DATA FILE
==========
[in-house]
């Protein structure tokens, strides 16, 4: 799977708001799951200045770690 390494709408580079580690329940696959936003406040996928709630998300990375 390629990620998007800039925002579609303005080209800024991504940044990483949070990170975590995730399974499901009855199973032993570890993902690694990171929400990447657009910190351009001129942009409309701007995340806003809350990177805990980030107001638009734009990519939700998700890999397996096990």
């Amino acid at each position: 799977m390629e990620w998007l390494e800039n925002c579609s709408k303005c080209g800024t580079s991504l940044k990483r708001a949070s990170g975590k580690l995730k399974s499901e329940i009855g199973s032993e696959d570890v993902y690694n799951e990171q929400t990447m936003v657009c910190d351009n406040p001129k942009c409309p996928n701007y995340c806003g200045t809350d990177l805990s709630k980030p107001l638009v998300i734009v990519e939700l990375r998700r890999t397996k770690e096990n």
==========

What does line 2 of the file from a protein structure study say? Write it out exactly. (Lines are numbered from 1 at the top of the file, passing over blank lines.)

């Protein structure tokens, strides 16, 4: 799977708001799951200045770690 390494709408580079580690329940696959936003406040996928709630998300990375 390629990620998007800039925002579609303005080209800024991504940044990483949070990170975590995730399974499901009855199973032993570890993902690694990171929400990447657009910190351009001129942009409309701007995340806003809350990177805990980030107001638009734009990519939700998700890999397996096990």